I was standing next to a stranger waiting for a table in a restaurant when a commercial for the PGA Golf Tournament came on a nearby TV. Tears sprang to my eyes as I thought about my dad and how much he loved golf.
My friend Annie would often get him tickets to this annual Labor Day event in Massachusetts and my dad really enjoyed watching the pros play.
As I sat down to have lunch, a wave of sadness washed over me as I looked around the restaurant at the customers eating their meals. How many of these people seem fine but are struggling with their own losses or tough life circumstances, I wondered?
It reminded me of a young man I met several years ago while traveling.
In October of 2012, I traveled to New York to teach a writer’s workshop. When I arrived at the event, I had a chance to meet a few of the attendees before getting on stage. One man approached, introduced himself as Jameal, and I immediately recognized his name as someone I’d spoken to several times during my years of hosting a show on Hay House Radio.
It’s always fun to put a face with a name and I asked Jameal if I might give him a hug. We chatted for a bit and I left to begin the course.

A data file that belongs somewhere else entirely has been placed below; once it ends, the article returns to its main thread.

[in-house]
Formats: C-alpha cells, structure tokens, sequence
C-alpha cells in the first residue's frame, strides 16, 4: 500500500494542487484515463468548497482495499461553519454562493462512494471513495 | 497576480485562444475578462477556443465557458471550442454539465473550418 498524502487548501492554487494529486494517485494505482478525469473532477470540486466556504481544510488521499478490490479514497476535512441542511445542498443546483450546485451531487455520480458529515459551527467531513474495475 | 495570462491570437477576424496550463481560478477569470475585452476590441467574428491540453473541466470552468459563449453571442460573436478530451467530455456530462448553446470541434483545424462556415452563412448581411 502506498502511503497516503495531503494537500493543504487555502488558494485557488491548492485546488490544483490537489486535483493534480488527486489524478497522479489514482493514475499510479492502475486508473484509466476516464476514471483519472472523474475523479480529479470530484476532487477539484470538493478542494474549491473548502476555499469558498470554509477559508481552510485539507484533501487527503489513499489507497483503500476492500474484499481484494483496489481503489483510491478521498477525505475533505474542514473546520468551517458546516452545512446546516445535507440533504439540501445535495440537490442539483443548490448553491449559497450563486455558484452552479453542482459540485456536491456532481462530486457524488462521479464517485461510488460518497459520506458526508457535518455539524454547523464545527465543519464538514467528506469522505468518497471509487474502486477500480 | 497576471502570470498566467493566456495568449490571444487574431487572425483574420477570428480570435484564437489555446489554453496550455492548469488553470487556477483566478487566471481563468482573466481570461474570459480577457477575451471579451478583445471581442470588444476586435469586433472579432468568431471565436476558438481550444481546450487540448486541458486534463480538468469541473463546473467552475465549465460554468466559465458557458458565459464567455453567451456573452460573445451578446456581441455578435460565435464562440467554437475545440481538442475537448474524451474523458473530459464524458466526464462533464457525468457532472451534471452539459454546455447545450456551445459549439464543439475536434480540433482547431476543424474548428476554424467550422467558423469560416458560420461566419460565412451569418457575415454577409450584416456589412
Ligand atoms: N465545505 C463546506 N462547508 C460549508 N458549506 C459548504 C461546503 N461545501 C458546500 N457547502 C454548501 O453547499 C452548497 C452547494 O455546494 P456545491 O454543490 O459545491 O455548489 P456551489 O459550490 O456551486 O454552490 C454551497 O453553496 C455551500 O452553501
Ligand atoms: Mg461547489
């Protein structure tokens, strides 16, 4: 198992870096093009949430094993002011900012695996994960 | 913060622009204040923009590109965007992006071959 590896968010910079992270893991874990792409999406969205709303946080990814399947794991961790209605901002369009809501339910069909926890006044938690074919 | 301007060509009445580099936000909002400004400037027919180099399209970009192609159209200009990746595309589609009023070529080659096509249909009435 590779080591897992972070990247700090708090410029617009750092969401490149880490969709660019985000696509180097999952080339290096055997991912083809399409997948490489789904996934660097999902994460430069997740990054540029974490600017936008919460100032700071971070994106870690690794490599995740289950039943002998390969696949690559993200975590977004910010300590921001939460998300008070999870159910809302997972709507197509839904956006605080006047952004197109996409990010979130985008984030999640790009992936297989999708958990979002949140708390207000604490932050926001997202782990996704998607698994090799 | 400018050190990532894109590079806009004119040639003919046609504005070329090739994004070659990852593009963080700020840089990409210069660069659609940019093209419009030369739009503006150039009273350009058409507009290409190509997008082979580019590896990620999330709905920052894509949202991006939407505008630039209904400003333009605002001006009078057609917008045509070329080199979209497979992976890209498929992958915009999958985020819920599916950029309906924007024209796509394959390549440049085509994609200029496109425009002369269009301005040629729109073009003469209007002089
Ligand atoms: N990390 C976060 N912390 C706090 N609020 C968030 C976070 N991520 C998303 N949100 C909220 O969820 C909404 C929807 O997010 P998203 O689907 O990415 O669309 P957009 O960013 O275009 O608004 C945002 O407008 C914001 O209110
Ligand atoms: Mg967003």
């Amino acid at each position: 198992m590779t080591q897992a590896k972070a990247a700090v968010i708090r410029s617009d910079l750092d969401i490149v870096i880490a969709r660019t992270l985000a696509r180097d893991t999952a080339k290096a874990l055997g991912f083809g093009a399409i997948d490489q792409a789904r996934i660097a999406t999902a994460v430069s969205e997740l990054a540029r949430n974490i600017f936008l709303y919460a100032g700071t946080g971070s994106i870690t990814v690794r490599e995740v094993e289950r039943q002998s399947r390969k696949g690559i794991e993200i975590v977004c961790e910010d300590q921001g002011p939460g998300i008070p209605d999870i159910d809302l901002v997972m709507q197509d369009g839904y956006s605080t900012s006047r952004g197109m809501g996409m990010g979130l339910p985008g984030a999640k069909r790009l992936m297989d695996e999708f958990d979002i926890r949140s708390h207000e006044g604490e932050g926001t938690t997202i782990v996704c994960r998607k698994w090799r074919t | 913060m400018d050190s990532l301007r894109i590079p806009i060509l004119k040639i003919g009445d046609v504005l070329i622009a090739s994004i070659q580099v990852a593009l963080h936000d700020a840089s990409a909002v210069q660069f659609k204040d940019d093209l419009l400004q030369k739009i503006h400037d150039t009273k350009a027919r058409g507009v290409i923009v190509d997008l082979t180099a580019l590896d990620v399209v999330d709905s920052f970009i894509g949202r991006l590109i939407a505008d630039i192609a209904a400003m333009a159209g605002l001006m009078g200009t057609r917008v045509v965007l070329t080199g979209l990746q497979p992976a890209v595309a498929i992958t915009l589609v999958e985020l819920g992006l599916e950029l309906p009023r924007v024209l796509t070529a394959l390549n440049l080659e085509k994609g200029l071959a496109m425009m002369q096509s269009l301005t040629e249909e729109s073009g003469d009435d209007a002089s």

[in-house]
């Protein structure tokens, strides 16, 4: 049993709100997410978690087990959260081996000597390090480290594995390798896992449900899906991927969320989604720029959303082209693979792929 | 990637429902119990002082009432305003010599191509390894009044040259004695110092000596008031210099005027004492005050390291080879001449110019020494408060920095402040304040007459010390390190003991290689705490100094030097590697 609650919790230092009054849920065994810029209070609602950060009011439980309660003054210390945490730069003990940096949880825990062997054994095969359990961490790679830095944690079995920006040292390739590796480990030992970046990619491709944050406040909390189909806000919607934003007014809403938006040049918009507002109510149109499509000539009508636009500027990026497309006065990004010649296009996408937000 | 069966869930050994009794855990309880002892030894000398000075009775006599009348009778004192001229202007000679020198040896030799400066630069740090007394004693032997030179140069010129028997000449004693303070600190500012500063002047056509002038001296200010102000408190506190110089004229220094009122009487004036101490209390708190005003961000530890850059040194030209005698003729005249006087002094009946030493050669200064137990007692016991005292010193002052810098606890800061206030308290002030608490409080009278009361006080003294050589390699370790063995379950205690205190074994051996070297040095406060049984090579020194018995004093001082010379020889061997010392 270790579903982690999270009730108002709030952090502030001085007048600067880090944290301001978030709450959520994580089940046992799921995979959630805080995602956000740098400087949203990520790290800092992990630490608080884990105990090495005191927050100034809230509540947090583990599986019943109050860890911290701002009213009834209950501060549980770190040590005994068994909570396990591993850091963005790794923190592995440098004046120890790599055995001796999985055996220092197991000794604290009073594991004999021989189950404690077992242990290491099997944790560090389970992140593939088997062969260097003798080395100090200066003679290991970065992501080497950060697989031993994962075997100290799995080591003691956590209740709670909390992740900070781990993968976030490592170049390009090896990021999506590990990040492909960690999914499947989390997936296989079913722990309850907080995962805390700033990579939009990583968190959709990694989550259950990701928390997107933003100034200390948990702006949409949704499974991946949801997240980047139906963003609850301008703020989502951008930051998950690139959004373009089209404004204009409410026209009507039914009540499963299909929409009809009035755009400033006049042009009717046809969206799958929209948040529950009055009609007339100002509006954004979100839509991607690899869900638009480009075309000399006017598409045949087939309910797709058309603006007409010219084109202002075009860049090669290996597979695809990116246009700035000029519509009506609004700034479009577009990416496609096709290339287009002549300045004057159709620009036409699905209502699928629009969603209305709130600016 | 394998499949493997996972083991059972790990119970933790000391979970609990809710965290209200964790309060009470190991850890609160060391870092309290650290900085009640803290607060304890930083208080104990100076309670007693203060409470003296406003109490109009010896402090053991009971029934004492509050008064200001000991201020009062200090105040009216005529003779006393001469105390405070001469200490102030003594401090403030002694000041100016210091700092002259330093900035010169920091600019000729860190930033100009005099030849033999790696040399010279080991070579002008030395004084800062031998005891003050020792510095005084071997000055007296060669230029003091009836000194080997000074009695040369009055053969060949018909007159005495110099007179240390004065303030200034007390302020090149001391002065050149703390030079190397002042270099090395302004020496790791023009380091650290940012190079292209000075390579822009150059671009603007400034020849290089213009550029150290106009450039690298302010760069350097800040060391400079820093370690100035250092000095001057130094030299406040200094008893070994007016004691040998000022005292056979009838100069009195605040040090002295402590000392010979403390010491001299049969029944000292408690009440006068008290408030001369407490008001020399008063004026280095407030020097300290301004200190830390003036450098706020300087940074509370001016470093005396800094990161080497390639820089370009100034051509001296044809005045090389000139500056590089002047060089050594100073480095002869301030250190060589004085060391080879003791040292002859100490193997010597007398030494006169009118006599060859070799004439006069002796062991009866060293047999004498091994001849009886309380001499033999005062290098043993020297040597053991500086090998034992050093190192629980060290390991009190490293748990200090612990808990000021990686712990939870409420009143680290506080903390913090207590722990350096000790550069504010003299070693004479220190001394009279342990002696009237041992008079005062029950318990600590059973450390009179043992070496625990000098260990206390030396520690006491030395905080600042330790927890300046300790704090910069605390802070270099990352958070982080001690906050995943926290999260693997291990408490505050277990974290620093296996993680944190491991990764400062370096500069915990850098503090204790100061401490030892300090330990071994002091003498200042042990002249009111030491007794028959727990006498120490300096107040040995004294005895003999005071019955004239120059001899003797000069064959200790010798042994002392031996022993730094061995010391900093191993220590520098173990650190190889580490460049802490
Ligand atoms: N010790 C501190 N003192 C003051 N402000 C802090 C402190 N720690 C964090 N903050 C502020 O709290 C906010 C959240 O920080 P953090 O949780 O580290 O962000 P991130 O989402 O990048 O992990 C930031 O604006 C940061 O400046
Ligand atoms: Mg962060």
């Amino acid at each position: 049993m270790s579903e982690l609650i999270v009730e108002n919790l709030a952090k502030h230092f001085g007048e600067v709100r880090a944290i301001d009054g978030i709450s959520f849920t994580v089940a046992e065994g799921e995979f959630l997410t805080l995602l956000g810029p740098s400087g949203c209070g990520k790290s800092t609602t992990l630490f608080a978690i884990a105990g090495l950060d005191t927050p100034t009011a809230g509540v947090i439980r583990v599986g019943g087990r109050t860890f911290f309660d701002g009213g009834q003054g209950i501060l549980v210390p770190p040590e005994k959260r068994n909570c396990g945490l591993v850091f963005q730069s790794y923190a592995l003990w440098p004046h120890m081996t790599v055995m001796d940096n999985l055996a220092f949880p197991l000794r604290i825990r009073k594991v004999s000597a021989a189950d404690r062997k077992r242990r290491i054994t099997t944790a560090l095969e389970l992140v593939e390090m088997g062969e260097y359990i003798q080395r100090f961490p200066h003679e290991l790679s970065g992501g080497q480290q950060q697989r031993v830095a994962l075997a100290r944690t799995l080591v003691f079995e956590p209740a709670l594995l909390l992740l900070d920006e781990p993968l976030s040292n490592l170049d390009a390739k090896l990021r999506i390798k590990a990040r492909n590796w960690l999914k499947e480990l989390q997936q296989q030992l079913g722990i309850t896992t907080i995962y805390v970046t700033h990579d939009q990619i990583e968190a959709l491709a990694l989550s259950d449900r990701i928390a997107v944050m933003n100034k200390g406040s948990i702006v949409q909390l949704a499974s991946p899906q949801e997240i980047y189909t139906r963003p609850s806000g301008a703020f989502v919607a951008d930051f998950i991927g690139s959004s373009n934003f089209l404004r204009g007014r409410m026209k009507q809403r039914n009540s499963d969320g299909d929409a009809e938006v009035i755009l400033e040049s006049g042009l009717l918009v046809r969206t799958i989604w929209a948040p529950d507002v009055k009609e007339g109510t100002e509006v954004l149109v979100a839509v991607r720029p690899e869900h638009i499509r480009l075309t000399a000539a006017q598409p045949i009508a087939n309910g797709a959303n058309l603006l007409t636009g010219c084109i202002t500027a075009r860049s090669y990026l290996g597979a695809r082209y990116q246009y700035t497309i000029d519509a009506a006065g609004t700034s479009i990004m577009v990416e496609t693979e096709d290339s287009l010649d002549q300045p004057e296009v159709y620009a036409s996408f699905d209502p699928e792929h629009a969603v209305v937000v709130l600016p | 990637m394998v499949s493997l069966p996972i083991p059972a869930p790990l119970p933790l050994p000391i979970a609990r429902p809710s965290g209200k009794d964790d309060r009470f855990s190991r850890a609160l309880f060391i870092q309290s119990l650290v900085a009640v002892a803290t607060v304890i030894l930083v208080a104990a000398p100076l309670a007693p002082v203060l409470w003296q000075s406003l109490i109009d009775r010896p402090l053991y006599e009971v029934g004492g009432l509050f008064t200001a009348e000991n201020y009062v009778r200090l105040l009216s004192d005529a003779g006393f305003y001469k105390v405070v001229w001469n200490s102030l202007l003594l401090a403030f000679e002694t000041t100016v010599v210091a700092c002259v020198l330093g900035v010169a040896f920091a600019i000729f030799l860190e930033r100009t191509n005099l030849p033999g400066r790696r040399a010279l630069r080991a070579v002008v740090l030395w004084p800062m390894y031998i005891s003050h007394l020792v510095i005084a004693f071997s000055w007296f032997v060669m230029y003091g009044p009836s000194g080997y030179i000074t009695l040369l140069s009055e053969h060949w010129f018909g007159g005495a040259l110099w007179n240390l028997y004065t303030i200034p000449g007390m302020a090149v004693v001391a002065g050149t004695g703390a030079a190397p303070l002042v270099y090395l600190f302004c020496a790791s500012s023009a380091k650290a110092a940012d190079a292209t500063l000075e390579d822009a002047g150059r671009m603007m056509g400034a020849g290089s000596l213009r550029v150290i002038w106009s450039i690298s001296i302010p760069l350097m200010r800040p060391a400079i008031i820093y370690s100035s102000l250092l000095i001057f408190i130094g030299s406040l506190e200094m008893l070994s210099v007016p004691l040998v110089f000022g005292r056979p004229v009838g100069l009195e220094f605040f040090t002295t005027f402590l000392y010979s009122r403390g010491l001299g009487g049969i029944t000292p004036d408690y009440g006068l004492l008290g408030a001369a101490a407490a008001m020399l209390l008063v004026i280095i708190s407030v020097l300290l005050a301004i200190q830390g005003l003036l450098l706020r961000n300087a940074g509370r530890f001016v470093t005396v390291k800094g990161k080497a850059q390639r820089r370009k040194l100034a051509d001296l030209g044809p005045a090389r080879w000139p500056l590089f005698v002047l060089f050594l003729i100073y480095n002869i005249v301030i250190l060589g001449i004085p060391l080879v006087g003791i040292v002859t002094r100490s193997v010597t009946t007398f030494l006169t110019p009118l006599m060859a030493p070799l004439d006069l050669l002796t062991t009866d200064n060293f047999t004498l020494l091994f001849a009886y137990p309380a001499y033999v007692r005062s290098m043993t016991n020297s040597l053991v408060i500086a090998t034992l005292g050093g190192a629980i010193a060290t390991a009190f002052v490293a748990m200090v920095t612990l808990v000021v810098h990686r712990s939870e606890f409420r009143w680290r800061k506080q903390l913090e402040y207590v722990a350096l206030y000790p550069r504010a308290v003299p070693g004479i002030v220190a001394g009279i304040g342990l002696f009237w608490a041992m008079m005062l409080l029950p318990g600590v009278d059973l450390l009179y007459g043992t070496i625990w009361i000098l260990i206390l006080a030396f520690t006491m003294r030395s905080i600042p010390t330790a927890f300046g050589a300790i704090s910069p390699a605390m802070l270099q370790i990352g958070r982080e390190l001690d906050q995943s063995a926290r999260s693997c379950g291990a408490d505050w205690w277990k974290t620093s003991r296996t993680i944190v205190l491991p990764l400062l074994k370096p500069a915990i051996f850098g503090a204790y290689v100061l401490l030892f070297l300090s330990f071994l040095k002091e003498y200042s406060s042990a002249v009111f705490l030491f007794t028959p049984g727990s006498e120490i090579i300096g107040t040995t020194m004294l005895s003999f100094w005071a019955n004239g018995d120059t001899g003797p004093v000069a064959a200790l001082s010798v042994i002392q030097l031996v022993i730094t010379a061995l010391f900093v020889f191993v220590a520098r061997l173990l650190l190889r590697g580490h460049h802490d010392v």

The next morning, I was sitting in the hotel restaurant waiting for a friend to join me for breakfast when I discovered a post from Jameal on my Facebook page. He wanted me to thank me for giving him a hug. “I don’t believe I’ve been hugged in three years,” he admitted in his post.
As I read his words, I couldn’t help thinking: If only I had known…
If I knew it had been three years, I would have hugged him at lunch and during breaks. I might have asked others to hug him, too. Heck, I would have probably invited everyone to hug each other knowing there were probably others in the room who could use a hug, too.
Jameal and I are still in touch to this day.
One of the benefits of dealing with loss is that it makes us more sensitive to others. Each time I find myself in the awkward situation of missing my dad while in public, I’m reminded that the human condition is such that most of the people around me could use a hug or at least a little more love. This makes me a kinder woman, more patient, and less judgmental.
It’s a good practice, a comforting one even, to look at strangers in this way.
Give it a try.
Today, while grocery shopping, sitting at the beach, riding the subway, or waiting in line somewhere, look around and imagine what might be going on behind the scenes for those you see.
Then quietly send them a little love .
PS – Our October “Self Care by the Sea” retreat has less than 10 spots left so if you plan to join us, be sure to register, here.
PPS – There will be no Facebook Live this week. You can view past shows on my YouTube channel at CherylRichardsonTV here.
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